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A Young Girl’s War by Sheila Nelson

A Snapshot In Time

A Young Girl’s War by Sheila Nelson is a powerful account of the author’s experience of living in London during World War II.

Sheila Nelson was born in 1931 and has a vivid snapshot of memories of the war as it impacted her childhood.

Evacuated early on to Brighton proved to be a traumatic event. Although safe from any bombs falling, being isolated from her family was awful and Sheila Nelson soon returned home. Incidentally my Dad was also evacuated early on to Llandudno and he hated it, wrote letters home daily and was popped back on a train to Birmingham after just two weeks!

Whilst the author’s family house did not have any direct hits, her road did and therefore her house continually suffered damage such as the glass being blown out and doors being blown off hinges (coincidentally this happened to my Dad’s house too). At one time the family house was uninhabitable and Sheila Nelson’s family sofa surfed between relatives.

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My Father’s Uniform by Jaitsche Wassenaar

The Impact Of Choices

My Father’s Uniform by Jaitsche Wassenaar is a powerful account of the daughter of an NSB member living in Holland during World War II.

The young girl is only eight years old in 1944 and is traumatically impacted by the cruelty she receives from her peers as her father is an NSBer. She is tarred by association.

We hear of life on a farm and see the war through the eyes of a child. We witness the cruelty inflicted by her teacher as the choices of adults disrupt young lives.

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A Tailor In Auschwitz by David Van Turnhout and Dirk Verhofstadt

A Time Of Great Evil

A Tailor In Auschwitz by David van Turnhout and Dirk Verhofstadt (translated by Kristien De Wulf and Jane Camerea) is a powerful and horrifying account of the plight of the Jewish people during World War II.

The book came about after researching David van Turnhout’s paternal grandfather’s experiences during WWII. Whilst alive, his grandfather spoke very little about his war years.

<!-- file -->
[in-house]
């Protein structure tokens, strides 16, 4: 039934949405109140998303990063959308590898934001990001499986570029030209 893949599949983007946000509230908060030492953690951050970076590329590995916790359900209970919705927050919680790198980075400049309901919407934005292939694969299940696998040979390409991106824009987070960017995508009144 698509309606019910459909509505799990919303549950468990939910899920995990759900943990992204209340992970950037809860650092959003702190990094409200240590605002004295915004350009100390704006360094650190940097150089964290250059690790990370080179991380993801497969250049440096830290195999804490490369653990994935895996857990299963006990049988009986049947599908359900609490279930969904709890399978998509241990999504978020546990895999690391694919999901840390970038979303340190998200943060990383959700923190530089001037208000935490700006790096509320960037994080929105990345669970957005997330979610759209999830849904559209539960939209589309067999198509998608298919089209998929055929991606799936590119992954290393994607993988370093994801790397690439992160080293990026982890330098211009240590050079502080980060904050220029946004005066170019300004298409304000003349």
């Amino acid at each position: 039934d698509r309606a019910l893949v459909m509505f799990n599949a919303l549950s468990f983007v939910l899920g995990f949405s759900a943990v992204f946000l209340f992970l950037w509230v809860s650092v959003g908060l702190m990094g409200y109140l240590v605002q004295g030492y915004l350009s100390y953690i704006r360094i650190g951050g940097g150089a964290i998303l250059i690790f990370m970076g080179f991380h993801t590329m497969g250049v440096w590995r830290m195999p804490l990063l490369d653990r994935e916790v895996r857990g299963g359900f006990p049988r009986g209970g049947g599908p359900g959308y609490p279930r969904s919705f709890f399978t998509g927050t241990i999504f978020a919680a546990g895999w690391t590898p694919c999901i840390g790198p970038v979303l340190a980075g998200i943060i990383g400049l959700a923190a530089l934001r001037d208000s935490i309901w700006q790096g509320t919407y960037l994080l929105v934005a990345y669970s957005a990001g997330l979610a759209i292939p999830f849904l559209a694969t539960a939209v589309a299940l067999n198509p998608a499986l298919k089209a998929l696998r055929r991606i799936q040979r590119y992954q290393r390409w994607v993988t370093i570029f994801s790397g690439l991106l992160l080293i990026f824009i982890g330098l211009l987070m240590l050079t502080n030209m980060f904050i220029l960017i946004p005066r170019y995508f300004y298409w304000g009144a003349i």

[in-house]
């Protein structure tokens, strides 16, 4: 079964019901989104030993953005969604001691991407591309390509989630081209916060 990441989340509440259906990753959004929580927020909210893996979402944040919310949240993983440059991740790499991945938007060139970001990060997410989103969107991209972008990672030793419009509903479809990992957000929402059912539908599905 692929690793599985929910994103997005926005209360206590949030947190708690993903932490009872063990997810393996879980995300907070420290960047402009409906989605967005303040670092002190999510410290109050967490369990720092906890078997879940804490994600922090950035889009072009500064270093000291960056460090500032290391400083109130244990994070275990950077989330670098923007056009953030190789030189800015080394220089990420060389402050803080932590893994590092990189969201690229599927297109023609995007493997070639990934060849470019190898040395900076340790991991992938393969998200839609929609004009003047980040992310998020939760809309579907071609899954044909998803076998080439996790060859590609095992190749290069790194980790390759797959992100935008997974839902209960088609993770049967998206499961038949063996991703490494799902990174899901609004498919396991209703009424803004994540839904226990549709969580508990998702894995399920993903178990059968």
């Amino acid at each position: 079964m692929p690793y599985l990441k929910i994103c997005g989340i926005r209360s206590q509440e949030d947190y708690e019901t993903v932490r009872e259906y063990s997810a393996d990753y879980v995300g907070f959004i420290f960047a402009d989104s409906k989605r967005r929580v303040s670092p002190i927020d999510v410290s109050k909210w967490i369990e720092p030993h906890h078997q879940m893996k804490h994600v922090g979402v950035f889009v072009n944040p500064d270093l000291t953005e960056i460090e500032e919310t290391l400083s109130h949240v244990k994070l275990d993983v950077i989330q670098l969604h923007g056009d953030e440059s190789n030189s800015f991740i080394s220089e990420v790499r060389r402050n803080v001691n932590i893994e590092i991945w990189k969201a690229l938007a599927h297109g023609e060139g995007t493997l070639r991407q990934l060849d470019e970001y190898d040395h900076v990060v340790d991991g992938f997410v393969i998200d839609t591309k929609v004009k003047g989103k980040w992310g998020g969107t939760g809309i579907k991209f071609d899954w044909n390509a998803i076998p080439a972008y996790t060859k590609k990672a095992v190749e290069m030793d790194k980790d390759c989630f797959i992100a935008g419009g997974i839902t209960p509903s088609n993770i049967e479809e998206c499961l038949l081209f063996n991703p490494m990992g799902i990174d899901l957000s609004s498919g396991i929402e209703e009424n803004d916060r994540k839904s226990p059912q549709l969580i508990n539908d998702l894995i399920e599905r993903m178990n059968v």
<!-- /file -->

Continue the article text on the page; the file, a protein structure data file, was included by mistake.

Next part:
As we hear the story of his grandfather, this microcosm is part of a much bigger story.

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Letters To Doberitz by Derek R Payne

No Winners, Only Losers In War

Letters To Doberitz by Derek R Payne is a powerful tale about the experiences of the author’s grandparents and great grandparents during World War I.

The author has captured life at home, on the battlefields and in Doberitz, a prisoner of war camp. He vividly paints the scenes using his words. Horror does not come close to describing it. The trenches and the POW camp were places of sheer horror and terror. Writing letters home, the author’s relatives tried to shield their loved ones from the worst.

I found the description of the train journey to Doberitz particularly harrowing.

Derek R Payne’s grandfather suffered from an unknown neurological condition we would now call PTSD. He was experimented on in the POW camp with the hope of not only curing him, but developing a treatment for German soldiers. It did not work. He returned home with nightmares that would continue to plague him down the years.

War leaves many battle scars, some go deep down. “Will never talked about it [his wartime experiences] for many years.”

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